Monday, July 31, 2006
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July 24, 2006

Before I left China in 1997, I was not a computer user, let alone a web user. Not many people were, Emails, Internet were not even set up in top universities. So you cannot blame me.

I became one after I came here, first a painfully ignorant one, then half-a-geek level Internet user. My favorite sites are every one's favorite: Google and Wikipedia. Then I have a few of my own: CNN, The New Yorker, Time.

(You would think the free and convenient web would save me a few dollars. But no, on the contrary, a year or so of reading The New Yorker online made me finally become a subscriber. Still love the feel and leisure and pleasure of reading it on the couch.)

Anyway.

China is now very remote for me. I do not see Chinese movies, read Chinese books, see Chinese movies, listen to Chinese music, or visit Chinese websites. Not much. Maybe 1%. Even compared to my Chinese peers who are overseas, I am poorly conversant in Chinese matters. The Chinese movies stars I know are international movie stars: Gong li and Zhiyi Zhang. I am equally fascinated by their gossips as well as their breathtaking movies, especially Zhiyi Zhang. Such a beauty. So fragile, vulnerable yet determined. But that is it.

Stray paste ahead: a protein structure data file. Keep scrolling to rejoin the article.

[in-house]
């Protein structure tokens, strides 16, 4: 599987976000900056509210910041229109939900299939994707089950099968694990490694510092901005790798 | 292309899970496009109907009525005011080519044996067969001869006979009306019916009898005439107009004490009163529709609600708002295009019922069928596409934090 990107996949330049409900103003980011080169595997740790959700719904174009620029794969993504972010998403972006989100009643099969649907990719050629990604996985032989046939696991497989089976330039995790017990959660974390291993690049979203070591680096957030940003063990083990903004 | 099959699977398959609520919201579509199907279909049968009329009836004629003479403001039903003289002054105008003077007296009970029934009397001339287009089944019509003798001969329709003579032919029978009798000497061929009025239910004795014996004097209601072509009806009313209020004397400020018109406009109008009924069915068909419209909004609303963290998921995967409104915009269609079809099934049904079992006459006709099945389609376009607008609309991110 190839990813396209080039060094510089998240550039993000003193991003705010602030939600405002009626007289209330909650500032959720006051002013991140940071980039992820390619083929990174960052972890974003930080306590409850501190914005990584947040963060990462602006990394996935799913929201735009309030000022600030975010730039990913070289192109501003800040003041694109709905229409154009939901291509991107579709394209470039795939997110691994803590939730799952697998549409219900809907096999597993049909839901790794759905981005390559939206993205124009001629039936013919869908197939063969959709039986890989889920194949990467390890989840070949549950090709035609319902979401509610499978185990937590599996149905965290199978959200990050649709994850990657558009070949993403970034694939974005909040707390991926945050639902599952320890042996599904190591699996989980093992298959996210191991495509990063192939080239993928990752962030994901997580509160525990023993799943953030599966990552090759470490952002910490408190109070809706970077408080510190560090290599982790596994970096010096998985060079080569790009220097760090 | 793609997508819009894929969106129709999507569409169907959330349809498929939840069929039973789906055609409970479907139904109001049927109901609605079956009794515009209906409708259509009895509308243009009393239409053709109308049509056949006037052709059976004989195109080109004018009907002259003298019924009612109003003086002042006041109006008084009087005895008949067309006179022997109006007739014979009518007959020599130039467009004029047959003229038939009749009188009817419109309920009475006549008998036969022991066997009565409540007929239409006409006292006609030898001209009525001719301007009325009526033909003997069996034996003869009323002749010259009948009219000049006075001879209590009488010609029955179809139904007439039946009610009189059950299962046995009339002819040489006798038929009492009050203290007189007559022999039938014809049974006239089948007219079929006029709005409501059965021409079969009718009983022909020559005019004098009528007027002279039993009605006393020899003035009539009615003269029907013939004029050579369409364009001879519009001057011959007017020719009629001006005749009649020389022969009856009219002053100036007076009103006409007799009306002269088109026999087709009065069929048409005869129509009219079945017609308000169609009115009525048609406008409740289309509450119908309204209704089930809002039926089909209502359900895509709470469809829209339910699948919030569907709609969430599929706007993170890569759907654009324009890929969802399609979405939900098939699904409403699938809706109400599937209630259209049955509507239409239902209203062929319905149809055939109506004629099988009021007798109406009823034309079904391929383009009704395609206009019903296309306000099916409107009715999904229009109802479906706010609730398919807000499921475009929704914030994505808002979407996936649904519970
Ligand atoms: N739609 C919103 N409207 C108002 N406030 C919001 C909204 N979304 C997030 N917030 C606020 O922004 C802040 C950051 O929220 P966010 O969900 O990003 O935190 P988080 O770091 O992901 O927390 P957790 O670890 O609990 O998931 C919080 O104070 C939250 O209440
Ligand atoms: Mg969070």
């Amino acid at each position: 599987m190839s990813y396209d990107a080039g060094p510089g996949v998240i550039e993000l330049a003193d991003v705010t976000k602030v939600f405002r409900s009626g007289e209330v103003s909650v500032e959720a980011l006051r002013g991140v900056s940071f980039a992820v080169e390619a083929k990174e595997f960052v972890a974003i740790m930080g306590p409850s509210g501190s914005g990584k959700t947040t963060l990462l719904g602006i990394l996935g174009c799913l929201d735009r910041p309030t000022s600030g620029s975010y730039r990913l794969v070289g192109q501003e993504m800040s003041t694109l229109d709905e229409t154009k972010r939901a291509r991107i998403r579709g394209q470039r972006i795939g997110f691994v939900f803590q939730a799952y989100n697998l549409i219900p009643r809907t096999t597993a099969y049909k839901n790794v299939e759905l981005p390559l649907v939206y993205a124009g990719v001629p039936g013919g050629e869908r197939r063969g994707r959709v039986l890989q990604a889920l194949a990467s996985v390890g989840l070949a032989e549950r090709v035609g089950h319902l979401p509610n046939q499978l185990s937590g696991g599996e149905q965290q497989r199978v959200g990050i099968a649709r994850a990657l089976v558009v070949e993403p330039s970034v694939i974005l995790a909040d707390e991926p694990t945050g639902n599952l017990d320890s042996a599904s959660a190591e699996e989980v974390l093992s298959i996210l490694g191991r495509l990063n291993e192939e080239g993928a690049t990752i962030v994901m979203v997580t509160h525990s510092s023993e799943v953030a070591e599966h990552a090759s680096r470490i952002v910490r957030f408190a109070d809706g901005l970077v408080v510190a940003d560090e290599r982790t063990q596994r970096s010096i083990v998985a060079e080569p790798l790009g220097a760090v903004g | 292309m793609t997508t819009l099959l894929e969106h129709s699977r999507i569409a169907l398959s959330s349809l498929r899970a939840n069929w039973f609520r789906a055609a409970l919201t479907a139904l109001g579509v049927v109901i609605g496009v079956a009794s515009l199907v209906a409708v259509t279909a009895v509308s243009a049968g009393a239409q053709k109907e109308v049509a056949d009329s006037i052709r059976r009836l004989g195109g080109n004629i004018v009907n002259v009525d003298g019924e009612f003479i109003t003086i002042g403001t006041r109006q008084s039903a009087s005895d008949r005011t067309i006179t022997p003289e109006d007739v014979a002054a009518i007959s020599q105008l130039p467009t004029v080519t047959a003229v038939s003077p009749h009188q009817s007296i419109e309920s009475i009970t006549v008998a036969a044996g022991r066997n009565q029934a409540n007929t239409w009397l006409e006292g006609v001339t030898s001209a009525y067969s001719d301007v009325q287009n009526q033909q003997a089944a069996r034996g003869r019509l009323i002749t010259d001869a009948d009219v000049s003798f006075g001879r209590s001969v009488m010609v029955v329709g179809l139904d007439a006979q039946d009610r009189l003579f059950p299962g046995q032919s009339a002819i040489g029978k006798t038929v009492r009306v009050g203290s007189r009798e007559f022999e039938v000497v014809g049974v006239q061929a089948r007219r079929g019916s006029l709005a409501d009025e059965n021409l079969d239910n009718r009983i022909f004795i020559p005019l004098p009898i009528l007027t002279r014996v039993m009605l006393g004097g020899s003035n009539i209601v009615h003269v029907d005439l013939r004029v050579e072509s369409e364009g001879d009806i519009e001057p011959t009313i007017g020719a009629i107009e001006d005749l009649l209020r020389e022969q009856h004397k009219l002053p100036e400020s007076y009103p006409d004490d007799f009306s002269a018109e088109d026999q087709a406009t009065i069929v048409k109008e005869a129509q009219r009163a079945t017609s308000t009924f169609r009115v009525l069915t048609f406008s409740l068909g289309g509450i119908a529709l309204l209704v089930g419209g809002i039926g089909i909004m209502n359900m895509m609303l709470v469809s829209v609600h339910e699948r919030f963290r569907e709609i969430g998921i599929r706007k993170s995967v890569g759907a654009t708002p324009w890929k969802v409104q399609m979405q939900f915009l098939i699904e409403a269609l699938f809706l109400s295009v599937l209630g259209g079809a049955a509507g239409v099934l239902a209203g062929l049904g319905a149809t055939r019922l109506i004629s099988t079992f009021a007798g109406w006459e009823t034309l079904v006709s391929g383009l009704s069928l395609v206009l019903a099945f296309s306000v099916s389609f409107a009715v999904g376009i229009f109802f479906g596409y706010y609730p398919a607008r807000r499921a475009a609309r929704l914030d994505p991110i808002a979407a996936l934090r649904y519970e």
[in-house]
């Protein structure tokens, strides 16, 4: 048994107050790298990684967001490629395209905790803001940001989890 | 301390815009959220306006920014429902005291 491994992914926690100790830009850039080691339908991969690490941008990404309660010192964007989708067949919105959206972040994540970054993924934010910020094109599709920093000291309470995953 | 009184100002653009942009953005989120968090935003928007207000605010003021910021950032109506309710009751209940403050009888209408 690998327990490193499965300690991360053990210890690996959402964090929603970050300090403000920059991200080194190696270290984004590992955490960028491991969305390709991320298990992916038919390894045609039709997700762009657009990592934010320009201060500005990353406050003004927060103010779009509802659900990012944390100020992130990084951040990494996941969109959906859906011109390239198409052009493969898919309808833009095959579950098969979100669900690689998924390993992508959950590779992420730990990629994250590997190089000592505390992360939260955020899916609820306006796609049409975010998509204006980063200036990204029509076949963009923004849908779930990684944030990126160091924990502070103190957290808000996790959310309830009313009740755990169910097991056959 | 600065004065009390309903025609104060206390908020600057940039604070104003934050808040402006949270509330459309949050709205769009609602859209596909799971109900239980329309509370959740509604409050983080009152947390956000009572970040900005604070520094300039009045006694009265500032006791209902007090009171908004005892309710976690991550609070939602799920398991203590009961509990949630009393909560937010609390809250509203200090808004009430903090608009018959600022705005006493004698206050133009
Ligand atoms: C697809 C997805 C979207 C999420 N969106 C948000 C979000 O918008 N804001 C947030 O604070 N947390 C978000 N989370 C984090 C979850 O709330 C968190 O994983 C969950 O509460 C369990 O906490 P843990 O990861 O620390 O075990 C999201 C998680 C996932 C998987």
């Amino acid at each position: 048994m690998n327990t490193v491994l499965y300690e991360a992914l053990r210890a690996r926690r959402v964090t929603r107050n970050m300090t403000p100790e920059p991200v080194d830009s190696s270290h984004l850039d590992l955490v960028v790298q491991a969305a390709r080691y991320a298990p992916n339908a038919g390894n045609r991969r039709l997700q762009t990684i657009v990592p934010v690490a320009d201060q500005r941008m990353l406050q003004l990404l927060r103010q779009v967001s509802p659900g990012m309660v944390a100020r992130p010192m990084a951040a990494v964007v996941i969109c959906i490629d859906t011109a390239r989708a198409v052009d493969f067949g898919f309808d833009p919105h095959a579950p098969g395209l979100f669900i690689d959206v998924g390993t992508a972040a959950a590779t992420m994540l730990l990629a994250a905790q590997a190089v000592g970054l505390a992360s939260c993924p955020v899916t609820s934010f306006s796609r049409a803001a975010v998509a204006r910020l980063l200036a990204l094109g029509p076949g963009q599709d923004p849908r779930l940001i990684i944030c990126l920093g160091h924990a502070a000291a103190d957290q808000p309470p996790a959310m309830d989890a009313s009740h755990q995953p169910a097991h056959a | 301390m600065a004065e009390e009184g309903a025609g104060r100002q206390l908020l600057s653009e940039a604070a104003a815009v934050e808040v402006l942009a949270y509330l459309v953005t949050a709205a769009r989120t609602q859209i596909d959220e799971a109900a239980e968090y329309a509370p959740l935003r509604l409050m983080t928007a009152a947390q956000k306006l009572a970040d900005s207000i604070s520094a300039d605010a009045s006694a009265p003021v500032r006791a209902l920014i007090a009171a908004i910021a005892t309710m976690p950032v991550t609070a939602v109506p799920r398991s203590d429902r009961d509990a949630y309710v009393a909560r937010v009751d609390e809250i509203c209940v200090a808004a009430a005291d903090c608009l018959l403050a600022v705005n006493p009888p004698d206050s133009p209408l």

Still, China and all things Chinese have irresistible pull on me. All things Chinese are intriguing, familiar and foreign.

I am most intrigued by Chinese blogs. It is said the blogging population in China has grown into a formidable force. The number one blog listed by Technorati is a blog by a Chinese 30-something actress-director-writer-beauty-in one.

I read her blog, laid back, smooth, self-deprecating, in a I-did-such-and-such style. It is not very special, I decided. But the comments by hundreds and thousands are truly amazing. Disturbing too.

I read another very popular one (it has to be popular, otherwise, it would not be possible for it to stumble into my way), this one is more opinionated, edgy, smart, sarcatic and quite fun. It is distinct of Chinese writing style. It is Chinese cool. Again the pages of comments stunned me.